Here are the major tenets of the bill:
- Consolidation Options for Private Student Loans – The bill proposed that some private student loans would be eligible for consolidation with federal student loans. Though the bill includes a large range of restrictions, just the idea that any private student loans would be allowed to get consolidated with federal loans would be a paradigm shift for the industry, and a welcome one at that.
- Improved Forgiveness for Federal Student Loans
- Interest Rate Protection for Federal Student Loans
Unfortunately, this bill hasn’t been passed and it doesn’t seem likely that it will receive any additional support any time soon either.
The student loans and financial services lobby is extremely powerful, wielding a great deal of influence over Congress via massive campaign contributions for those representatives that toe the industry line, and they don’t want this bill (or any other like it) to get passed.
The Student Loan Fairness Act
In March, 2013, Congresswomen Karen Bass (Democrat, California) proposed new legislation that would offer the 10-10 model available for borrowers with federal student loans, which caps monthly payments at 10% of their discretionary income, and offers full loan forgiveness after 10 years (120 months) of qualified payments, including debt forgiveness for any taxes that remained due on the left over debt.
Furthermore, and this is a huge one, the Student Loan Fairness Act would allow unemployed people with private student loan debt to defer their payments (without facing any penalties) until they were able to find a new job, and it would also allow those with private student loans to convert them into federal loans, affording them with full access to the excellent suite of available federal loan relief programs.
The Private Student Loan Bankruptcy Fairness Act
The fact that private students loans can’t be discharged via bankruptcy has rubbed Americans the wrong way for some time now, and support for changing the law to allow for it has never been higher.
A variety of efforts are currently underway to change the status quo here and allow for private student loan forgiveness via bankruptcy, including:
- Bill HR 532 – Proposed by Congressmen Danny David (Democrat, Illinois) and Steve Cohen (Democrat, Tennessee), this bill would change bankruptcy law to allow judges to handle private student loans the same way that they deal with any other form of debt from private lending institutions (meaning that it could be discharged via filing for bankruptcy)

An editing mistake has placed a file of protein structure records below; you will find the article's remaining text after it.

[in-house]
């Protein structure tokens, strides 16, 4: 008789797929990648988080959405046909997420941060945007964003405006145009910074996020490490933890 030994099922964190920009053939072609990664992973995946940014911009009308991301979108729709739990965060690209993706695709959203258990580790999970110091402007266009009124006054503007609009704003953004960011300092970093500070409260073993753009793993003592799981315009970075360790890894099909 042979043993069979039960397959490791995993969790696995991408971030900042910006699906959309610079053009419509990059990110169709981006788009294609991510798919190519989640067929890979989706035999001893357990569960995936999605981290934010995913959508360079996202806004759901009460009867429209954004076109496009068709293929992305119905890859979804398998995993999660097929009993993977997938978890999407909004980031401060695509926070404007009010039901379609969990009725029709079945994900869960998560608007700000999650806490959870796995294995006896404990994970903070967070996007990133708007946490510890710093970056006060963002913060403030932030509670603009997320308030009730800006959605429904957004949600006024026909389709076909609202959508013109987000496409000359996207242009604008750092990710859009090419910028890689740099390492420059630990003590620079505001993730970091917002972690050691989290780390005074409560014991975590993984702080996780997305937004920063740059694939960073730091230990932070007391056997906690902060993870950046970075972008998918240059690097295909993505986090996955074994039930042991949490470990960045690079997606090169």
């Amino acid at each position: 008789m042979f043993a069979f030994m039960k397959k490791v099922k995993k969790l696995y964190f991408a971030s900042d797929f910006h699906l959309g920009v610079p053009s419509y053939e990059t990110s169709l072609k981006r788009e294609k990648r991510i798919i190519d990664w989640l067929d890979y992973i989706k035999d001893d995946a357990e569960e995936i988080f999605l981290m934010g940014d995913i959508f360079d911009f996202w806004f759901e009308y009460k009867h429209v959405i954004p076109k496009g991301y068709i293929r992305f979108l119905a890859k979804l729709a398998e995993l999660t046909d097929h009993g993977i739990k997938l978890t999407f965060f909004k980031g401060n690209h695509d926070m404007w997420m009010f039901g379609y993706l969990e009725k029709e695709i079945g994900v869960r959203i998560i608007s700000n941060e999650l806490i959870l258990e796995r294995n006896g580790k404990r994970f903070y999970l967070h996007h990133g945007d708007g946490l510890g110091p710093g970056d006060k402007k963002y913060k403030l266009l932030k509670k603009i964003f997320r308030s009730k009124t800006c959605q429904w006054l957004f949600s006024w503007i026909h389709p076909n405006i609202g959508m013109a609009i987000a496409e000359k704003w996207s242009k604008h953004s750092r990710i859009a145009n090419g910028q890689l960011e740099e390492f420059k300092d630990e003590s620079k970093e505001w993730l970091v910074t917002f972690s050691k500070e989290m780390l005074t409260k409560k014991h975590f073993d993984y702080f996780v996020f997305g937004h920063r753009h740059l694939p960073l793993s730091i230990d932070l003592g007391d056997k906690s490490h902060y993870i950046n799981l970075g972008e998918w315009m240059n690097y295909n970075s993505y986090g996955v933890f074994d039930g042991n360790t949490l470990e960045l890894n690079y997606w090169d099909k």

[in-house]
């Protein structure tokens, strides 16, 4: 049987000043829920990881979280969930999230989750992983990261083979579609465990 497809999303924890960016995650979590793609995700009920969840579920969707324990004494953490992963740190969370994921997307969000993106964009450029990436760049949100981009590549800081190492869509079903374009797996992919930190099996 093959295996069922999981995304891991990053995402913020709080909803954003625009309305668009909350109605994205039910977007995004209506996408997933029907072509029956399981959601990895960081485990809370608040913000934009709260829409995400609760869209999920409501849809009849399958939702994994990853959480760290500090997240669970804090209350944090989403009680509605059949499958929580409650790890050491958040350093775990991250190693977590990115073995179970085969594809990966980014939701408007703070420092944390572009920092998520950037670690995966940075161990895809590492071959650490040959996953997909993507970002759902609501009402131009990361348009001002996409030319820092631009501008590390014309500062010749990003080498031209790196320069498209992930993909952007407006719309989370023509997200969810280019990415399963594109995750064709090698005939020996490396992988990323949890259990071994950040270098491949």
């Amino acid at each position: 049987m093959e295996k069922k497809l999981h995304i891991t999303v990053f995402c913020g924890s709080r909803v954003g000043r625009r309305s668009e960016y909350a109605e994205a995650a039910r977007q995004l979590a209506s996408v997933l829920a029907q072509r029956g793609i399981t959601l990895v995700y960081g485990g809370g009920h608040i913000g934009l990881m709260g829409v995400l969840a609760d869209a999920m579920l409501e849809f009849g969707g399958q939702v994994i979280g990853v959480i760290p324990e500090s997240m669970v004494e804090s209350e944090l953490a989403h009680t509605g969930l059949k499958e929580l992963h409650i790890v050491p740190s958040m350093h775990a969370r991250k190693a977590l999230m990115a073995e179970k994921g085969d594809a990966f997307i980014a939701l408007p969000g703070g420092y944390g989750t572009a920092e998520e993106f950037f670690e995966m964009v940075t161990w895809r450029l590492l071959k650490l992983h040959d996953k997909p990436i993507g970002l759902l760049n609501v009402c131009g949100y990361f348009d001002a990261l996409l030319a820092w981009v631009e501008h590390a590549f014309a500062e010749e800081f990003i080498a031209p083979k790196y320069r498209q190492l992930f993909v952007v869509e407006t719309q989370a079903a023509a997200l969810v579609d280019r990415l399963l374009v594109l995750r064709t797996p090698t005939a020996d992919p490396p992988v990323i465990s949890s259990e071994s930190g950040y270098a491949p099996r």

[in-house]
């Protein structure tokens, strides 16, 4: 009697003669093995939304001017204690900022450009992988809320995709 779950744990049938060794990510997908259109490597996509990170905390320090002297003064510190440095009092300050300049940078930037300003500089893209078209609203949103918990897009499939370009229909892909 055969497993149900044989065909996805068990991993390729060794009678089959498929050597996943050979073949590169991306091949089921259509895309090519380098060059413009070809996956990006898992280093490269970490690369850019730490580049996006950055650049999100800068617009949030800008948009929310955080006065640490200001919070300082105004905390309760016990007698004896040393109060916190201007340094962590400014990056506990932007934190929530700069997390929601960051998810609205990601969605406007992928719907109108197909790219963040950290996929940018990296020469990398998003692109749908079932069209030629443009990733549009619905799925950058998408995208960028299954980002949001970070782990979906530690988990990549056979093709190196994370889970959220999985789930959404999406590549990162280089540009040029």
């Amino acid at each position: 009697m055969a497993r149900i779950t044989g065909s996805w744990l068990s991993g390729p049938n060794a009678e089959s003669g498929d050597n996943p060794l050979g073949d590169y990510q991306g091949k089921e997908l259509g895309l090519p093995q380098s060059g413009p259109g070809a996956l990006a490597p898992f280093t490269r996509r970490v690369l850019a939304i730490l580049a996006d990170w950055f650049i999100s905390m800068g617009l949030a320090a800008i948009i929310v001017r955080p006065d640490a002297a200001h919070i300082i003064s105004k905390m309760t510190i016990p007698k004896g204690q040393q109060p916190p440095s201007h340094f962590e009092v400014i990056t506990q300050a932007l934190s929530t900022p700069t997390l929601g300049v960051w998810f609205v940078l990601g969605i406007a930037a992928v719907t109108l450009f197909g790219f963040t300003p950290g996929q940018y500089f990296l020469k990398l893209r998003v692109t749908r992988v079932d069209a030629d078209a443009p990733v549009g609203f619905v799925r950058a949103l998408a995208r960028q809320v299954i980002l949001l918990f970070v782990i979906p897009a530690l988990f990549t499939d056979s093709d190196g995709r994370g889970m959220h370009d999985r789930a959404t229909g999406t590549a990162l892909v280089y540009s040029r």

Unfortunately, the CFPB, which is supposed to look out for borrowers interests, has taken an opposing stance to revising bankruptcy laws in this way, and is arguing that allowing for that would create another debt crisis like the one caused by sub-prime mortgages just a few years ago.
They even issued a report in July of 2012 claiming that allowing student loans to be discharged via bankruptcy would be the final nail in the coffin to our country’s economic recovery, and virtually guarantee the beginning of another major economic depression.
Credit Score Rehabilitation
Failing to repay student loans on time leads to terribly negative consequences for people’s credit scores, just like missing mortgage payments or credit card payments.
However, the CFRB has argued that new financial regulation should be created to help rehabilitate the credit scores of borrowers who had issues repaying their private student loans on time, once those loans were fully paid off.
A similar system is already in place for borrowers with public student loans, and it seems entirely reasonable that this system could work quite well if it were extended to cover private student loans as well.
The CFRB definitely appears interested in making that happen, but like we stated earlier, don’t expect it to be an easy fight as the financial services lobby is quite powerful.
Unfortunately, I don’t see much light at the end of the tunnel here.
While it would be great to see some new regulations for the private student loans industry, or new laws that offer debt relief opportunity to borrowers with private student loans, it seems unlikely that Congress will pass any legislation of this type.
The simple problem is that the financial services industry is far too powerful, completely opposed to reform and unwilling to negotiate on something that has made them a massive profit, and will continue to profit huge profit margins in future years.
Attacking private student loans is attacking their golden goose, and as a result, it’s unlikely that we’ll see any major changes to the industry at any point in the near future.